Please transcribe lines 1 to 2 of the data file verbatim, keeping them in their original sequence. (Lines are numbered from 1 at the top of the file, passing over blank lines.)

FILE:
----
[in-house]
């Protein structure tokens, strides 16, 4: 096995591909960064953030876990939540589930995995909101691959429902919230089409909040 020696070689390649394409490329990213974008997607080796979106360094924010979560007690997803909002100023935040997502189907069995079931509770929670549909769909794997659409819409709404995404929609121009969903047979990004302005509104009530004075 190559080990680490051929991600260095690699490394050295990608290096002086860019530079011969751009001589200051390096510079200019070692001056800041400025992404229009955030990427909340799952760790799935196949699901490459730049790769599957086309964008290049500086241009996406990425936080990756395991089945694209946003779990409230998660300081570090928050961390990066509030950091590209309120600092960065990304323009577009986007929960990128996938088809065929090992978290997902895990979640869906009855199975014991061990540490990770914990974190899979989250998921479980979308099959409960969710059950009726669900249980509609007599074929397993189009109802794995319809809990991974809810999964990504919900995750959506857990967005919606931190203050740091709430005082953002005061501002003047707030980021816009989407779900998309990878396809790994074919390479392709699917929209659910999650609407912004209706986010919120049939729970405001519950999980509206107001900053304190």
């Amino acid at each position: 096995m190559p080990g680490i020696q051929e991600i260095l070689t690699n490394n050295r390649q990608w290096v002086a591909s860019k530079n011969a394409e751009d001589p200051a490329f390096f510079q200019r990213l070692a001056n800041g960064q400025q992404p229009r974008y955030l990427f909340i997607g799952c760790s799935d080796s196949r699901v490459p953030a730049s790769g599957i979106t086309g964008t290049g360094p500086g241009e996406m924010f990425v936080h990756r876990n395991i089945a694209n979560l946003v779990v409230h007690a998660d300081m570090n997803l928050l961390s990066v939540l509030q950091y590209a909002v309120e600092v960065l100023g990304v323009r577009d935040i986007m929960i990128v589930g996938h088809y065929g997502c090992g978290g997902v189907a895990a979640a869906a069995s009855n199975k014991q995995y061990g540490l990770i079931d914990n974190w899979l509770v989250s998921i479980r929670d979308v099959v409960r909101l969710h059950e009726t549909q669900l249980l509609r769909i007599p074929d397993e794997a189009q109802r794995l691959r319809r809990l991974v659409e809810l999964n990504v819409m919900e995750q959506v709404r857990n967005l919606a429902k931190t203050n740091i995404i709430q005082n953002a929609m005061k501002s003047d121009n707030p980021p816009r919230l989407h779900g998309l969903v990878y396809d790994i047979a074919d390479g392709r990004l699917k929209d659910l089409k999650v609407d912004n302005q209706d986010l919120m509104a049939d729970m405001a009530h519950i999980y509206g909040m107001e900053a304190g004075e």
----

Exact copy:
[in-house]
């Protein structure tokens, strides 16, 4: 096995591909960064953030876990939540589930995995909101691959429902919230089409909040 020696070689390649394409490329990213974008997607080796979106360094924010979560007690997803909002100023935040997502189907069995079931509770929670549909769909794997659409819409709404995404929609121009969903047979990004302005509104009530004075 190559080990680490051929991600260095690699490394050295990608290096002086860019530079011969751009001589200051390096510079200019070692001056800041400025992404229009955030990427909340799952760790799935196949699901490459730049790769599957086309964008290049500086241009996406990425936080990756395991089945694209946003779990409230998660300081570090928050961390990066509030950091590209309120600092960065990304323009577009986007929960990128996938088809065929090992978290997902895990979640869906009855199975014991061990540490990770914990974190899979989250998921479980979308099959409960969710059950009726669900249980509609007599074929397993189009109802794995319809809990991974809810999964990504919900995750959506857990967005919606931190203050740091709430005082953002005061501002003047707030980021816009989407779900998309990878396809790994074919390479392709699917929209659910999650609407912004209706986010919120049939729970405001519950999980509206107001900053304190």